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This article is written by a student writer from the Her Campus at Chapman chapter.

1. Get to know your roommate first.

How? Go out to eat – at the cafeteria, at a restaurant, whatever. Go share a meal and talk. Talk about schedules, majors, friends, family, games, and movies, whatever. Get to know them a little (after all, you’ll be living with them). This is an especially good idea if you have more than one roommate. Your roommates are more important than your Orientation group social circle because you have to live with them. You need to be comfortable with them. You also need to be able to talk to them later on if something is bothering you, which will never go over well if you’re awkward with each other. Meals are the best time to get over the awkwardness…probably because you are sticking food in your mouth, and you’re watching someone chew while talking about something funny. Essentially, it breaks the ice.

2. Lay out your comfort zones.

Maybe you don’t like people sleeping on your bed (I had a roommate who was comfortable flopping down on anyone’s bed, and that bothered me). Maybe you need your alarm to go off twenty times to wake up. Maybe you’re fine with things being messy but not filthy – while your roommate needs everything to be spotless. Maybe you need quiet to study and they like music while studying. You don’t have to cover everything in the first week, but laying out the initial comfort zones is best because it helps you get to know each other better. Plus, when you’re comfortable talking, you can discuss things that bother you openly, leading to fewer fights and more fun.

3. Always respect your roommate.

This is a give and take relationship – they’ll have things that make them uncomfortable too, and if they discuss it with you, try to correct the issue (if possible). Take, for example, music. Maybe you study to music and have a great stereo that you’re using when they come in from class and start studying. They ask if you can put in headphones because they need quiet to study. That is an easy thing to do, so do it. Let’s say that they have a printer and the blinking light bothers you at night. Ask if they can put a piece of washi-tape over it because it bothers you at night. Most conversations should lead to peaceful cohabitation if your roommate is agreeable and you both show respect for the other’s habits.

4. Do not take without asking.

Doesn’t matter what it is – shampoo, a brush, charger cable. Whatever it is – ask first. Let’s say there is a dirty dish and you want to take it to the kitchen sink… that’s right, ask first. Why? Because for some people, it bothers them to have their stuff touched or used without being told. (Even a dirty dish moved to the sink can end in them being totally miffed.) So, ask.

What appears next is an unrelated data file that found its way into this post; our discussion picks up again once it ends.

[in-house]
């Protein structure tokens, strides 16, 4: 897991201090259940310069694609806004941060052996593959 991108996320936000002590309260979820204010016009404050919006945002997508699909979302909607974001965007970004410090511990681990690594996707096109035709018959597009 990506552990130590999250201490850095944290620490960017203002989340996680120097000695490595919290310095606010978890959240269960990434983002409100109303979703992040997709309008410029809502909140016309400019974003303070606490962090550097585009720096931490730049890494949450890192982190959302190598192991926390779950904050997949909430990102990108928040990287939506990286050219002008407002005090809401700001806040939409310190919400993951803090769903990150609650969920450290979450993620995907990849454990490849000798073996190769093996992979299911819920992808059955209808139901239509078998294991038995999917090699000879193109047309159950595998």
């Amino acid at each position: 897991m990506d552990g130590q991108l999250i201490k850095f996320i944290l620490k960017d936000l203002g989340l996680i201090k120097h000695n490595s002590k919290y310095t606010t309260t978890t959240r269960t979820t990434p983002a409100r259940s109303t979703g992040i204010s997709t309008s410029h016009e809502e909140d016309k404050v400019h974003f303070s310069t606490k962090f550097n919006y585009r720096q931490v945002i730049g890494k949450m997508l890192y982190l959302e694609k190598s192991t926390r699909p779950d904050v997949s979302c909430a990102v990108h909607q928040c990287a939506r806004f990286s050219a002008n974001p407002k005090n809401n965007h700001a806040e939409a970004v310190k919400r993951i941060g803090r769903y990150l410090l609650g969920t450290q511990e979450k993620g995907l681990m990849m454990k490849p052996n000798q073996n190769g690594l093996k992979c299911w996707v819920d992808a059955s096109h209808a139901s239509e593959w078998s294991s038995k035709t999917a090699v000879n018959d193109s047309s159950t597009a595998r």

5. Mark all your stuff (not including clothes).

Take a sharpie, or get some tape, or invest in a specific sticker set because you need to mark your stuff. Dishes should have a name on them, as should your charger cables, bathroom caddy, and electronics – just about everything. I invested in some very durable stickers that I put on all my important objects (and planner) that let all my roommates know what was mine. Guess what? I never had a problem with people returning borrowed stuff – because everyone knew what was mine. Some of my other roommates had problems, though. One time there was a fight over a phone charger that nearly led to one of the roommates requesting a room change in the middle of the year. Save yourself the trouble – mark your stuff.

6. Divide the chores.

If your living space is a room with two beds, desks, and dressers, then your responsibility is probably just your side of the room. However, in some dorms, you may have a shared bedroom and a community bathroom – or a joint bathroom with another two roommates next door – or maybe you share a kitchen, bathroom, and living room with eight people, but have a room to yourself. In any case, the shared space outside of your bedroom area requires someone keeping up with the cleaning. So divide them – maybe by week, or by task, or by lottery, doesn’t matter how, it only matters that you do. When you divide them up and hold each roommate to the agreement, including yourself, you’ll find your living situation to be healthier and happier than fighting over who should vacuum the floor or passive aggressively making comments about the dishes that have sat there for a week.

Follow these and you should be getting along all year!


Freelance Editor and Writer